Electronic Drums

Roland TD-27KV2 Review (2024)

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Our Verdict
The second generation Roland TD-27KV2 is expensive, but packed with quality and innovation. The digital snare, ride, and hi-hat are the highlights of the kit—all three feel excellent to play and super realistic. The kick pad could use improvement; a larger mesh head would make this e-kit 10/10.
What We Like
75 preset drum kits
Digital ride, snare, & hi-hat are very realistic
Bluetooth connectivity
Quieter kick pad
Expand drum sounds via Roland Cloud
What We Don't Like
Small kick drum pad
Price
Drum module interface is outdated
4.6

We covered the first generation TD-27KV when it debuted at NAMM a few years ago. Roland has since made a few upgrades to the kit. Today, I’m reviewing the Roland TD-27KV2, and we’ll look at all the added features and see if it’s worth dropping some hard-earned coin on this electronic drum set.

TL;DR Review of the TD-27KV2

  • The Roland TD-27KV2 is a mid-gen refresh of the TD-27KV electronic drum set, offering a compact design with flagship-like features.
  • The drum set includes a tower design kick drum, 14-inch snare drum, three 10-inch toms, 12-inch crash, 14-inch crash, 18-inch ride cymbal, and 14-inch two-piece hi-hats.
  • The TD-27 drum module comes with over 700 sounds, 75 pre-built kits, extensive editing capabilities, and the ability to download new kits from the Roland Cloud.
  • While the TD-27KV2 offers a great playing experience, with high-quality pads and extensive editing options, it does not include a hi-hat stand or snare drum stand in the package.
Roland TD-27KV2

What’s in the box?

The TD-27KV2 is a 5-piece electronic drum kit that includes:

  • TD-27 sound module
  • KD-10 Kick Drum Pad
  • 14″ PD-140DS Digital Snare Pad
  • 10″ PDX-100 Tom Pads (3)
  • 12″ CY-12C-T rubber-coated two-zone Crash
  • 14″ CY-14C-T rubber-coated two-zone Crash
  • 18″ CY-18DR Digital Ride Cymbal
  • 14″ VH-14D Digital Hi-Hat
  • MDS-STD2 Drum Stand
  • Drum keys
  • Velcro cable straps
  • Instruction manuals

What’s not in the box?

The TD-27KV2 package doesn’t include a hi-hat stand, snare drum stand, drum throne, or bass drum pedal. I’m sure this decision was based on keeping the kit at a specific price point, with the understanding that many drummers prefer using their own hardware rather than the default Roland hardware.

While it would have been convenient to include these items, it’s understandable that they’re not, considering drummers’ individual preferences and needs. It’s worth noting that investing in high-quality hardware can significantly enhance the overall playing experience.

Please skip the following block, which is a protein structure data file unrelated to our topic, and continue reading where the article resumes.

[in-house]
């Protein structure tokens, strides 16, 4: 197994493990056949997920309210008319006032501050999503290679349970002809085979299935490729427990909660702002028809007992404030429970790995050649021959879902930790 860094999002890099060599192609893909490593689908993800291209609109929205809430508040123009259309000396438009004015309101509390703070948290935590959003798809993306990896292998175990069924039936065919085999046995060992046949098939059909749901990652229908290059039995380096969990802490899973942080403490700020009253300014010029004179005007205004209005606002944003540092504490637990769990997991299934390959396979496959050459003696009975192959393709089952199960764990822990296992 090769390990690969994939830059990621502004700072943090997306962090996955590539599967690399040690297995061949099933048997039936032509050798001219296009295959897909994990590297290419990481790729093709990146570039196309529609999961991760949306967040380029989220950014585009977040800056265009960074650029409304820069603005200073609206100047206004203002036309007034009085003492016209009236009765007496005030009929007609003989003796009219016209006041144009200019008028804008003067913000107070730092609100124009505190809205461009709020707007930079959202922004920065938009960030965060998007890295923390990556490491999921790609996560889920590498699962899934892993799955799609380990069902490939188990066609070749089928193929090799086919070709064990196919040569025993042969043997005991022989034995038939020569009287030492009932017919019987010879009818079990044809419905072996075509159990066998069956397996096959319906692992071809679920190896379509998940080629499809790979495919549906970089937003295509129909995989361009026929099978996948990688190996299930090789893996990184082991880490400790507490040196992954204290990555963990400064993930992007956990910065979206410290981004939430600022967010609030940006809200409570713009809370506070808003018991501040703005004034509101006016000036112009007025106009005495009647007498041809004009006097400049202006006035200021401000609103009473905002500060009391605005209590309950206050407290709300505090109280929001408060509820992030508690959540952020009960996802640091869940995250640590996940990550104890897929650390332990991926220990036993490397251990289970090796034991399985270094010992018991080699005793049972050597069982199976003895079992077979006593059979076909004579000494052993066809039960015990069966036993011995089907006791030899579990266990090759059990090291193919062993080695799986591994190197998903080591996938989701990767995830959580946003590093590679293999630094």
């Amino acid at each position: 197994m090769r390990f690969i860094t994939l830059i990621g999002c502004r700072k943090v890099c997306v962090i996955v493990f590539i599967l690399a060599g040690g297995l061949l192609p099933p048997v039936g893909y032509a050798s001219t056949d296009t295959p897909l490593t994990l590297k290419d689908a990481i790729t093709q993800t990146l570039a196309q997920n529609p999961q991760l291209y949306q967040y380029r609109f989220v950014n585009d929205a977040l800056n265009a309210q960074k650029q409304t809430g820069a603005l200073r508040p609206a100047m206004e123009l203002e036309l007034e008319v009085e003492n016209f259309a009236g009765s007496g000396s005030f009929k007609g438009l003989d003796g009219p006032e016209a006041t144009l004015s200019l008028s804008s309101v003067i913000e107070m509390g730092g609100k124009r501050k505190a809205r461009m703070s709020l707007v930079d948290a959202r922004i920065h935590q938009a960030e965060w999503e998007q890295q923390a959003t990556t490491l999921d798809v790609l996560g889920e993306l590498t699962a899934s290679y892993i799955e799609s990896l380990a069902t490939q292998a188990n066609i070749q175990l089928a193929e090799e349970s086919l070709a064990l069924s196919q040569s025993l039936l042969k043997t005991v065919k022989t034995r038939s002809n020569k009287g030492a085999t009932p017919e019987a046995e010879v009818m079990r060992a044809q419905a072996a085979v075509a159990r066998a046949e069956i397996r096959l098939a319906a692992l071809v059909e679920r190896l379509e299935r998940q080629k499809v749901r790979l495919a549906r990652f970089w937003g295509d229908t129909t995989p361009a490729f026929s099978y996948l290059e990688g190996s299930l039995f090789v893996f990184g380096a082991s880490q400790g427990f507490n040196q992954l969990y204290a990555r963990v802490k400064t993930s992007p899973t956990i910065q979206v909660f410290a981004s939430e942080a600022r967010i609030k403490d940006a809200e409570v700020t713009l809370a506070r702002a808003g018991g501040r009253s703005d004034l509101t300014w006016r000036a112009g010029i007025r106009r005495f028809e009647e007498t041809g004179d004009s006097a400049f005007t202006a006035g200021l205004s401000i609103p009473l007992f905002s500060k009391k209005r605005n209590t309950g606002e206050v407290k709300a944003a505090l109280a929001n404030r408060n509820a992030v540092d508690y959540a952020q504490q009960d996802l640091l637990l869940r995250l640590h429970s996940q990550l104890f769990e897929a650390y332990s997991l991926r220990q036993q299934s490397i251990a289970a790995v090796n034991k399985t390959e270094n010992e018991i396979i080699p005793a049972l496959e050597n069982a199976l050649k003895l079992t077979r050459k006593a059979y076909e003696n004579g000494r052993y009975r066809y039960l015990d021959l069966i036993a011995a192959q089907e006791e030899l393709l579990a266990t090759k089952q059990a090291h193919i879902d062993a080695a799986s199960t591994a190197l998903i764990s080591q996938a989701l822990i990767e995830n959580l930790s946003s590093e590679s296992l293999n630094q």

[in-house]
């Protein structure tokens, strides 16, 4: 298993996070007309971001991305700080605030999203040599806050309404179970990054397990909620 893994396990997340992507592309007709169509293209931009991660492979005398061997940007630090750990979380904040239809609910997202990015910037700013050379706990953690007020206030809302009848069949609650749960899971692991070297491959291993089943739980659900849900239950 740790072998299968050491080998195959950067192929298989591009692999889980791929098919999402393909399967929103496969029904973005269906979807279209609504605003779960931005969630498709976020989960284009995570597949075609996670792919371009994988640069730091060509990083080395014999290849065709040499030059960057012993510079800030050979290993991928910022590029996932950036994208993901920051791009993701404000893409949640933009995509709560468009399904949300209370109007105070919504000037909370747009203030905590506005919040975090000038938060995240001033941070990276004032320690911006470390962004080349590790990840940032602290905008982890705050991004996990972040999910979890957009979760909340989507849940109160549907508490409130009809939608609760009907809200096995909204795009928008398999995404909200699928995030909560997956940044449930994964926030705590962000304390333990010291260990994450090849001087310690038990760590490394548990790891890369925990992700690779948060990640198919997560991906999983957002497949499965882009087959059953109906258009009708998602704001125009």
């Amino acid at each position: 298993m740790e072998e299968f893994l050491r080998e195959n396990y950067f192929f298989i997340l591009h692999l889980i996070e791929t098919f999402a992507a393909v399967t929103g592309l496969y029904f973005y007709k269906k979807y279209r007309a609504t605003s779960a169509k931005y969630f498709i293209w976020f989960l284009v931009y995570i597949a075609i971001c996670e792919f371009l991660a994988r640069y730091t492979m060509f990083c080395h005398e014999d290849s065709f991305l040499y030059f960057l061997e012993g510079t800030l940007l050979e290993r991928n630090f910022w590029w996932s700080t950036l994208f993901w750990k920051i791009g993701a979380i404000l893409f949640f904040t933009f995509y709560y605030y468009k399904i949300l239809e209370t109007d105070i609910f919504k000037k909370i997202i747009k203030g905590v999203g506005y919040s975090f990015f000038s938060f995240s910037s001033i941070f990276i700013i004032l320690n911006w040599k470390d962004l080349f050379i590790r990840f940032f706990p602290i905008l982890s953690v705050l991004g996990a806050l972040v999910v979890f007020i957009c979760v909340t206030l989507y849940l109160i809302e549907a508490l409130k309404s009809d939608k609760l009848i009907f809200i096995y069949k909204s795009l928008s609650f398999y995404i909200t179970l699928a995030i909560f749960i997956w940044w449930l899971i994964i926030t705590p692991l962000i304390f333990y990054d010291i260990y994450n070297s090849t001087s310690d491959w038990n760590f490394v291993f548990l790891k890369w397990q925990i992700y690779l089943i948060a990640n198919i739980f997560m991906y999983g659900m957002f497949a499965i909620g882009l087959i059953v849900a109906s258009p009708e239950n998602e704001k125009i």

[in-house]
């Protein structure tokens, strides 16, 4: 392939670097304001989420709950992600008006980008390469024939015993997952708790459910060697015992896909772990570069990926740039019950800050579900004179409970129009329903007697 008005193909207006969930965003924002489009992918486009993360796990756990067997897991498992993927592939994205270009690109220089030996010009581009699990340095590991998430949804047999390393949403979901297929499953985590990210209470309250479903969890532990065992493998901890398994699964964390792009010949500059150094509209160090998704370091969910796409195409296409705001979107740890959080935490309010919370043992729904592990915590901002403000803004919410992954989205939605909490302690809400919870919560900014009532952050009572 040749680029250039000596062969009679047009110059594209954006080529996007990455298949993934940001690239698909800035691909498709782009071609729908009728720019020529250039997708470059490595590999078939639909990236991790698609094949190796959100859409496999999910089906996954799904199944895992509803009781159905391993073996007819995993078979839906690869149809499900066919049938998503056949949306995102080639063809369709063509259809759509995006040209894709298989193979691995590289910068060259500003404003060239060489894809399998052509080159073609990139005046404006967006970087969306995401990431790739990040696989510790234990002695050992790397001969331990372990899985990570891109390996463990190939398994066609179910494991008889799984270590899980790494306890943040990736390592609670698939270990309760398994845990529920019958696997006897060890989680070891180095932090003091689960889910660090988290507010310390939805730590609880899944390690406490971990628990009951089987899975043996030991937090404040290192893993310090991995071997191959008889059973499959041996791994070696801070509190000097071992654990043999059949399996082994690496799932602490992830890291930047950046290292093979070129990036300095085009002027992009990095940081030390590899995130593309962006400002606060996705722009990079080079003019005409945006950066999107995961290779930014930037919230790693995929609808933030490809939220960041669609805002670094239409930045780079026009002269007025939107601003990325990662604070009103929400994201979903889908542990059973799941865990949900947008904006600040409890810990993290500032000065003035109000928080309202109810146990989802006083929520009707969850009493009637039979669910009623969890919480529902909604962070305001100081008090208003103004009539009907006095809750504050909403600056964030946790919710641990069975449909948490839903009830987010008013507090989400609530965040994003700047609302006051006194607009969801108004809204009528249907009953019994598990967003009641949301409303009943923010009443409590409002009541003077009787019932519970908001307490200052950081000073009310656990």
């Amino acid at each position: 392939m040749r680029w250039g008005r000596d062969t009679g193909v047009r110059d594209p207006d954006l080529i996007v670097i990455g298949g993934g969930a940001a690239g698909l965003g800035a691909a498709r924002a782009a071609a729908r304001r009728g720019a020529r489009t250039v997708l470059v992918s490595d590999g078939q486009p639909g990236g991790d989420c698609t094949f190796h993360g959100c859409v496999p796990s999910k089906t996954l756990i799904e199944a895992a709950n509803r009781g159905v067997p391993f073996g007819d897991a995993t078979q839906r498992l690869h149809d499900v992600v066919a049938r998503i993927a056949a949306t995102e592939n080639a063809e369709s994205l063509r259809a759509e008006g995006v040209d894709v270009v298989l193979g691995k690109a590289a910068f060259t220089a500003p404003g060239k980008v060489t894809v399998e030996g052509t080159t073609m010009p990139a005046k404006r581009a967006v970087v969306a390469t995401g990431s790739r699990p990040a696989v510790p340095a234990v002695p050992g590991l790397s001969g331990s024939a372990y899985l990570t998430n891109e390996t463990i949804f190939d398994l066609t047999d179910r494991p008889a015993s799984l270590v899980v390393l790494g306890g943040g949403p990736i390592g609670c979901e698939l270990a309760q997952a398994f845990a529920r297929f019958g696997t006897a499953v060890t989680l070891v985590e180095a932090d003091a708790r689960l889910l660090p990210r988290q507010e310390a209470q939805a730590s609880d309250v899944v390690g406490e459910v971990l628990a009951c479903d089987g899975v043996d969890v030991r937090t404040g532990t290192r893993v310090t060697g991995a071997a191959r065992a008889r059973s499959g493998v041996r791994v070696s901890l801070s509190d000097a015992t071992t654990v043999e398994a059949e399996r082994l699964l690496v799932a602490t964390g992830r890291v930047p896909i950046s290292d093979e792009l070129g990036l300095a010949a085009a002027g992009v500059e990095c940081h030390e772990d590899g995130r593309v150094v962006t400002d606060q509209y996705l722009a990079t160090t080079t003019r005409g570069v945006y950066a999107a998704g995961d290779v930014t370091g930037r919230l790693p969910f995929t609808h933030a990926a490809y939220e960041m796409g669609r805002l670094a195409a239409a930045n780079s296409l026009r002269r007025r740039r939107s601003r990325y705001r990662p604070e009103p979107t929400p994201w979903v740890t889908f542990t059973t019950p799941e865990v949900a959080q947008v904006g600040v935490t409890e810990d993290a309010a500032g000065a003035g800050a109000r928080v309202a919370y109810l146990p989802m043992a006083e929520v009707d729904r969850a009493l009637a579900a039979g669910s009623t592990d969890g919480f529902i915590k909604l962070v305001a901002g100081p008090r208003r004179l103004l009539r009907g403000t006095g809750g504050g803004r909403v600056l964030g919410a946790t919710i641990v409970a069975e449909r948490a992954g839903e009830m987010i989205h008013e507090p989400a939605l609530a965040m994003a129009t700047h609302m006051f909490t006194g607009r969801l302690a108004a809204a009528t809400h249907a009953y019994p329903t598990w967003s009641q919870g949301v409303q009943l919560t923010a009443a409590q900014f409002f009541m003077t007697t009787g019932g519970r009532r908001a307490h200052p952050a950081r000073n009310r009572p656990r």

Assembly

After unboxing the TD-27KV2 components, I set up the hardware, which took about an hour, with most of the time spent building the MDS-STD2 drum stand.

The plastic connecting clamps and mounts that hold the tubular racks together aren’t my favorite, but they’re better than others on the market. 

I had to tighten them beyond a comfortable tightness and occasionally readjust them due to a slight sag or wobble. Nevertheless, the Roland rack feels more robust and secure overall than others.

Following the setup manual, I noticed that Roland included instructions for setting up the kit left-handed, which was a thoughtful inclusion. However, I decided to stick with a right-handed configuration.

The TD-27 sound module is mounted between the hi-hat and first toman odd choice. The wiring harness cables are cut to specific lengths for each drum, so the default module placement is optimal, despite my questioning this design choice.

Roland TD-27KV2

Playing Experience

With the hardware setup out of the way, I eagerly began my playing experience with the TD-27KV2. As I started playing, I first noticed the difference in the digital components compared to the TD-17KVX2.

The pads on this kit feel and play great. The snare drum pad is designed to resemble an acoustic drum, offering dynamic response and sound variation.

The tom pads have dual-layer mesh heads that can trigger sounds from both the head and rim, providing versatility in playing.